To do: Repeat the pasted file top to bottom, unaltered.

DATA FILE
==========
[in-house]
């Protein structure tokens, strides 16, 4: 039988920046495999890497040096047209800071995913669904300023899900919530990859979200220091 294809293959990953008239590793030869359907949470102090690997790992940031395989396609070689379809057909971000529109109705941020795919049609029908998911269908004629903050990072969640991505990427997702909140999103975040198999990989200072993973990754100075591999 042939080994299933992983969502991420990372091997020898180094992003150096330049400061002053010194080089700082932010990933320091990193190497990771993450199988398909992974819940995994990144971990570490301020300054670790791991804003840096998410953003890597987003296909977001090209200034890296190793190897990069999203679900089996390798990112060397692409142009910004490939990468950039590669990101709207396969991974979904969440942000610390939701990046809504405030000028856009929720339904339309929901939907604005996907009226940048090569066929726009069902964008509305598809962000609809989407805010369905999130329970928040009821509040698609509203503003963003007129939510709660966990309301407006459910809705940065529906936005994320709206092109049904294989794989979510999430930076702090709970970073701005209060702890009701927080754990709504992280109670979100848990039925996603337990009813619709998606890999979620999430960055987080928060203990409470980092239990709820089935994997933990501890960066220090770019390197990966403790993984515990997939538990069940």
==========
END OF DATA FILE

[in-house]
């Protein structure tokens, strides 16, 4: 039988920046495999890497040096047209800071995913669904300023899900919530990859979200220091 294809293959990953008239590793030869359907949470102090690997790992940031395989396609070689379809057909971000529109109705941020795919049609029908998911269908004629903050990072969640991505990427997702909140999103975040198999990989200072993973990754100075591999 042939080994299933992983969502991420990372091997020898180094992003150096330049400061002053010194080089700082932010990933320091990193190497990771993450199988398909992974819940995994990144971990570490301020300054670790791991804003840096998410953003890597987003296909977001090209200034890296190793190897990069999203679900089996390798990112060397692409142009910004490939990468950039590669990101709207396969991974979904969440942000610390939701990046809504405030000028856009929720339904339309929901939907604005996907009226940048090569066929726009069902964008509305598809962000609809989407805010369905999130329970928040009821509040698609509203503003963003007129939510709660966990309301407006459910809705940065529906936005994320709206092109049904294989794989979510999430930076702090709970970073701005209060702890009701927080754990709504992280109670979100848990039925996603337990009813619709998606890999979620999430960055987080928060203990409470980092239990709820089935994997933990501890960066220090770019390197990966403790993984515990997939538990069940």